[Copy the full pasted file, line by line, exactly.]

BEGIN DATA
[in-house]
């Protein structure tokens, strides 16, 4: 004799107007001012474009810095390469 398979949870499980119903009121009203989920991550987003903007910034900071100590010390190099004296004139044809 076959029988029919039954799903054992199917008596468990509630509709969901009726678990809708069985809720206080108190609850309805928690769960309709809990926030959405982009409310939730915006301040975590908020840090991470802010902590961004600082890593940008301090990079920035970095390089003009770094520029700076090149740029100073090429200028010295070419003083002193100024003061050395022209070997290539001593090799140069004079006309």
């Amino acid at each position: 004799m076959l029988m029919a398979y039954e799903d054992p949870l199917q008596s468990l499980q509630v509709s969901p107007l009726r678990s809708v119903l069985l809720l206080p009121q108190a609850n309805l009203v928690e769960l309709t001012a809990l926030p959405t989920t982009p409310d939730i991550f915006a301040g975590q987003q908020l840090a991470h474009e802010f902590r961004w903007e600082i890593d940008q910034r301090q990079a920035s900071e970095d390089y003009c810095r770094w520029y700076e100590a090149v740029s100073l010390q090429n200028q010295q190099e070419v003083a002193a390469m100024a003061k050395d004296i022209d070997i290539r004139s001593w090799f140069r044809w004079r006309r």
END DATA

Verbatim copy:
[in-house]
């Protein structure tokens, strides 16, 4: 004799107007001012474009810095390469 398979949870499980119903009121009203989920991550987003903007910034900071100590010390190099004296004139044809 076959029988029919039954799903054992199917008596468990509630509709969901009726678990809708069985809720206080108190609850309805928690769960309709809990926030959405982009409310939730915006301040975590908020840090991470802010902590961004600082890593940008301090990079920035970095390089003009770094520029700076090149740029100073090429200028010295070419003083002193100024003061050395022209070997290539001593090799140069004079006309």
């Amino acid at each position: 004799m076959l029988m029919a398979y039954e799903d054992p949870l199917q008596s468990l499980q509630v509709s969901p107007l009726r678990s809708v119903l069985l809720l206080p009121q108190a609850n309805l009203v928690e769960l309709t001012a809990l926030p959405t989920t982009p409310d939730i991550f915006a301040g975590q987003q908020l840090a991470h474009e802010f902590r961004w903007e600082i890593d940008q910034r301090q990079a920035s900071e970095d390089y003009c810095r770094w520029y700076e100590a090149v740029s100073l010390q090429n200028q010295q190099e070419v003083a002193a390469m100024a003061k050395d004296i022209d070997i290539r004139s001593w090799f140069r044809w004079r006309r």